I feel terrible, nervous and sick, stingy and duped all at the same time. I don't feel like I've done the right thing OR the wrong thing. I normally refuse direct solicitations for help, mostly for my own safety but also because--because why? I don't know. They will probably just go buy booze with it. I give to charity. She probably has to give it all to some guy anyway. If I gave to every person that asked for it... These things we tell ourselves, excuses we give ourselves to judge.

In the Cider House Rules the doctor who performs abortions is drug-addicted and miserable in his own life. But he performs this then-illegal service for women, refusing to get into the right and wrong of it. Just give them what they want, he says. Just give them what they want. I can't remember if it was the voice of a wise man or of one who has given up. But it comes to me often, that phrase.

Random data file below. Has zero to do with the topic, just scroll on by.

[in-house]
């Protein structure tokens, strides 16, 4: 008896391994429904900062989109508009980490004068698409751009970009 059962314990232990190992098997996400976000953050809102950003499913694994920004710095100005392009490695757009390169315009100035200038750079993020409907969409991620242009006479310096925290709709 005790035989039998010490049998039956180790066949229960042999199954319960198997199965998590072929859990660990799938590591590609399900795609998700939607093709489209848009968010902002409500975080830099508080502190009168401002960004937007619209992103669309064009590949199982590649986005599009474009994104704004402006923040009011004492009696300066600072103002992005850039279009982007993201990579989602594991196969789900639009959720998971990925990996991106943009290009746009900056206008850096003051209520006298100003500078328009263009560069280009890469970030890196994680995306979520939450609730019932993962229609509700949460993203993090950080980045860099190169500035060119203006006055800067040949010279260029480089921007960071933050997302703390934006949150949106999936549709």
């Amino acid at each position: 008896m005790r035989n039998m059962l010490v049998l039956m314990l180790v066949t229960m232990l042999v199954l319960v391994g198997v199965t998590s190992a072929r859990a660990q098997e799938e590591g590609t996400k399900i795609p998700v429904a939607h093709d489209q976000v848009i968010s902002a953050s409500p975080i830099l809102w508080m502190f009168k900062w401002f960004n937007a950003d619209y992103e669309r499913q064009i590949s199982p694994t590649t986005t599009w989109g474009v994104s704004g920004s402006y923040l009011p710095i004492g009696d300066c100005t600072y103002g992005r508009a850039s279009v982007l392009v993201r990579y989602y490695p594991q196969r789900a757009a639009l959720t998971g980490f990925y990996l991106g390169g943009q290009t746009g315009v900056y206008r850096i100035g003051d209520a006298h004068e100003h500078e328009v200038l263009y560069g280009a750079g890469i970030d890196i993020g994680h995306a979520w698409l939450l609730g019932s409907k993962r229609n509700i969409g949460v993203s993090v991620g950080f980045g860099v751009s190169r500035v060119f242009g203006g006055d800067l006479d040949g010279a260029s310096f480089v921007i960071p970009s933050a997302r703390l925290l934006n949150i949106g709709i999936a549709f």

So for today, I allowed myself that greatest indulgence of believing in a stranger, in taking him at his word. It didn't feel good. In fact, it felt terrible. Someone's son out there in the cold writing poetry for food. And me, stingy in my mistrust. Both of us undeserving.

In the car on the way home Hugo asked over and over for "the Twinkle Twinkle song." And then for it again, and again. Here is the second verse:

When the traveler in the dark
Thanks you for your tiny spark
He'd not know which way to go
If you did not twinkle so
Twinkle twinkle little star...

I hope that man finds his star to follow. I hope he has already.